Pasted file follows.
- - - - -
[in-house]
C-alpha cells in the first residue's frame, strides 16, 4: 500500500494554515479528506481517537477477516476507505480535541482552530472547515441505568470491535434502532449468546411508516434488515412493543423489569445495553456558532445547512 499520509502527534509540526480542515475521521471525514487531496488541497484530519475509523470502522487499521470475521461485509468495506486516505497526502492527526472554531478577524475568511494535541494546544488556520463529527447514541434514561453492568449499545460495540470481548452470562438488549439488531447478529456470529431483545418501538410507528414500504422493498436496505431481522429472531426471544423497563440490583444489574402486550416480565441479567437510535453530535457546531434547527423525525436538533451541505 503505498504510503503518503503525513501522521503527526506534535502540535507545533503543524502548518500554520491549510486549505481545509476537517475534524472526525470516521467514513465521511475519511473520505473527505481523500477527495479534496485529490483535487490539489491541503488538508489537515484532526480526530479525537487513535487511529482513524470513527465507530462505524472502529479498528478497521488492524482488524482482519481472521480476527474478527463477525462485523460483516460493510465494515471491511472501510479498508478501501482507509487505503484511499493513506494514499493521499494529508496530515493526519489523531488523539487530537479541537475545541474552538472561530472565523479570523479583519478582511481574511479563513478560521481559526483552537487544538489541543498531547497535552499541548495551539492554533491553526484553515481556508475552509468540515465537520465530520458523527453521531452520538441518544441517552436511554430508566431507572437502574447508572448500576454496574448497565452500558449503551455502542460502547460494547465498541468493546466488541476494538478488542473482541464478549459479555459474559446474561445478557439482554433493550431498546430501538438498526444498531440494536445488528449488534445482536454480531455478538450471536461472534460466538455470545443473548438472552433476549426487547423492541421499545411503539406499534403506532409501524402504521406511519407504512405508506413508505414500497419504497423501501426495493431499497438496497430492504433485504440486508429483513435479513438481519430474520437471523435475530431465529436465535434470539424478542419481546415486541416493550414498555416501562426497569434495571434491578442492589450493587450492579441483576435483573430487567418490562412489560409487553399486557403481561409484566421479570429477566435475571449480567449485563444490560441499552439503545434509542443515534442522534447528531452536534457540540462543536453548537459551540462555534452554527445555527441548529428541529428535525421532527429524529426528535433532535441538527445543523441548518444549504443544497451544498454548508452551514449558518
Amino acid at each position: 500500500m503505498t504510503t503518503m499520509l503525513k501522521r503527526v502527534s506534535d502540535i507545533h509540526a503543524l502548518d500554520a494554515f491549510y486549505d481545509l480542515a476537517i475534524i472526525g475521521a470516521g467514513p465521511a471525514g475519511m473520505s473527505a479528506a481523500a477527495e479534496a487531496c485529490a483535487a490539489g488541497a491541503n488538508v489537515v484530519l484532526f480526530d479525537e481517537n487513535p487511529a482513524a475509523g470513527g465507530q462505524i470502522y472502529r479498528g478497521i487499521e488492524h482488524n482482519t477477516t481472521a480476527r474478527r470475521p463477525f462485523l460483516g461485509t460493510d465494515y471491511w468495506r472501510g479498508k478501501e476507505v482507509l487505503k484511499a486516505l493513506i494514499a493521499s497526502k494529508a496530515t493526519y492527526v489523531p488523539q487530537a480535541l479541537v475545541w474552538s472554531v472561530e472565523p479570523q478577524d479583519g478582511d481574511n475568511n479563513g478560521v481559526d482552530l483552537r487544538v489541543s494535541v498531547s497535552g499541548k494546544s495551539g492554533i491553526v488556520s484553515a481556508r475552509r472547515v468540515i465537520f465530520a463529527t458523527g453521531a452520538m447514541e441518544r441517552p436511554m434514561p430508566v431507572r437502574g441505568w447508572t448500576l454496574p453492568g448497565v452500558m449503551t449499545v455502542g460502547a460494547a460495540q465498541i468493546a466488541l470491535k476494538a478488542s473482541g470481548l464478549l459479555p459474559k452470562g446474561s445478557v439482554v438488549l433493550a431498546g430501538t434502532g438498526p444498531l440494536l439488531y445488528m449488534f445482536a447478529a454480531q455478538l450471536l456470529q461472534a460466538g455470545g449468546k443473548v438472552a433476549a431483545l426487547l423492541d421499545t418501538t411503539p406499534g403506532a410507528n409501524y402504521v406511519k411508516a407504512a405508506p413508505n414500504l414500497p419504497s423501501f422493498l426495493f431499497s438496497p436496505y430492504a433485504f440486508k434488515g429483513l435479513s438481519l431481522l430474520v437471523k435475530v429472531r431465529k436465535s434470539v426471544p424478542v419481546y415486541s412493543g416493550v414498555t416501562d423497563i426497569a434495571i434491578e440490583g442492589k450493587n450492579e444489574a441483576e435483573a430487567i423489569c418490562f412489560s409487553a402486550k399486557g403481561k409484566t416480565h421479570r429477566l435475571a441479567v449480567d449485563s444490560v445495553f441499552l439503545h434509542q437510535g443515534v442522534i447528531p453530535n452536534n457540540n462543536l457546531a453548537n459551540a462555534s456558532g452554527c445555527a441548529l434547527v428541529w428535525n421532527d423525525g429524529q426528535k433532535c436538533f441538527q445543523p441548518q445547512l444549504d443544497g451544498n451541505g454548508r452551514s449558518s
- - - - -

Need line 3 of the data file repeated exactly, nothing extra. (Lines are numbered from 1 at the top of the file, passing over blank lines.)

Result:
Amino acid at each position: 500500500m503505498t504510503t503518503m499520509l503525513k501522521r503527526v502527534s506534535d502540535i507545533h509540526a503543524l502548518d500554520a494554515f491549510y486549505d481545509l480542515a476537517i475534524i472526525g475521521a470516521g467514513p465521511a471525514g475519511m473520505s473527505a479528506a481523500a477527495e479534496a487531496c485529490a483535487a490539489g488541497a491541503n488538508v489537515v484530519l484532526f480526530d479525537e481517537n487513535p487511529a482513524a475509523g470513527g465507530q462505524i470502522y472502529r479498528g478497521i487499521e488492524h482488524n482482519t477477516t481472521a480476527r474478527r470475521p463477525f462485523l460483516g461485509t460493510d465494515y471491511w468495506r472501510g479498508k478501501e476507505v482507509l487505503k484511499a486516505l493513506i494514499a493521499s497526502k494529508a496530515t493526519y492527526v489523531p488523539q487530537a480535541l479541537v475545541w474552538s472554531v472561530e472565523p479570523q478577524d479583519g478582511d481574511n475568511n479563513g478560521v481559526d482552530l483552537r487544538v489541543s494535541v498531547s497535552g499541548k494546544s495551539g492554533i491553526v488556520s484553515a481556508r475552509r472547515v468540515i465537520f465530520a463529527t458523527g453521531a452520538m447514541e441518544r441517552p436511554m434514561p430508566v431507572r437502574g441505568w447508572t448500576l454496574p453492568g448497565v452500558m449503551t449499545v455502542g460502547a460494547a460495540q465498541i468493546a466488541l470491535k476494538a478488542s473482541g470481548l464478549l459479555p459474559k452470562g446474561s445478557v439482554v438488549l433493550a431498546g430501538t434502532g438498526p444498531l440494536l439488531y445488528m449488534f445482536a447478529a454480531q455478538l450471536l456470529q461472534a460466538g455470545g449468546k443473548v438472552a433476549a431483545l426487547l423492541d421499545t418501538t411503539p406499534g403506532a410507528n409501524y402504521v406511519k411508516a407504512a405508506p413508505n414500504l414500497p419504497s423501501f422493498l426495493f431499497s438496497p436496505y430492504a433485504f440486508k434488515g429483513l435479513s438481519l431481522l430474520v437471523k435475530v429472531r431465529k436465535s434470539v426471544p424478542v419481546y415486541s412493543g416493550v414498555t416501562d423497563i426497569a434495571i434491578e440490583g442492589k450493587n450492579e444489574a441483576e435483573a430487567i423489569c418490562f412489560s409487553a402486550k399486557g403481561k409484566t416480565h421479570r429477566l435475571a441479567v449480567d449485563s444490560v445495553f441499552l439503545h434509542q437510535g443515534v442522534i447528531p453530535n452536534n457540540n462543536l457546531a453548537n459551540a462555534s456558532g452554527c445555527a441548529l434547527v428541529w428535525n421532527d423525525g429524529q426528535k433532535c436538533f441538527q445543523p441548518q445547512l444549504d443544497g451544498n451541505g454548508r452551514s449558518s